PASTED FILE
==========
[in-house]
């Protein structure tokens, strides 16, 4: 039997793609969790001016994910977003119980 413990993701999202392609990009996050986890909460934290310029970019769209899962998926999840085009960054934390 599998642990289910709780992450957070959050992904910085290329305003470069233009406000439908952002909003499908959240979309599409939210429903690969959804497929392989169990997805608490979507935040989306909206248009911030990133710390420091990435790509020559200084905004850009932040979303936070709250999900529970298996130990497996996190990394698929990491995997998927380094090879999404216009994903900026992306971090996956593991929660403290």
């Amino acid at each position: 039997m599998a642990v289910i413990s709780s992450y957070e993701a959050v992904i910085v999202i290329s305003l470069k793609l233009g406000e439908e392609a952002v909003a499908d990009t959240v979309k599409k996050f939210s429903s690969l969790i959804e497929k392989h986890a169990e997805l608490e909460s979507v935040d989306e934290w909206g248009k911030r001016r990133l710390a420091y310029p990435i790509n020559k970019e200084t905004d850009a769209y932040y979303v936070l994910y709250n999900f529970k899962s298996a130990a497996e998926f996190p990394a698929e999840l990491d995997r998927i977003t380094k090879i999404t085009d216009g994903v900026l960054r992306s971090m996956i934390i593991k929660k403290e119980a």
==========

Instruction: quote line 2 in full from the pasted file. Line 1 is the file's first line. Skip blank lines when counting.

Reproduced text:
């Protein structure tokens, strides 16, 4: 039997793609969790001016994910977003119980 413990993701999202392609990009996050986890909460934290310029970019769209899962998926999840085009960054934390 599998642990289910709780992450957070959050992904910085290329305003470069233009406000439908952002909003499908959240979309599409939210429903690969959804497929392989169990997805608490979507935040989306909206248009911030990133710390420091990435790509020559200084905004850009932040979303936070709250999900529970298996130990497996996190990394698929990491995997998927380094090879999404216009994903900026992306971090996956593991929660403290």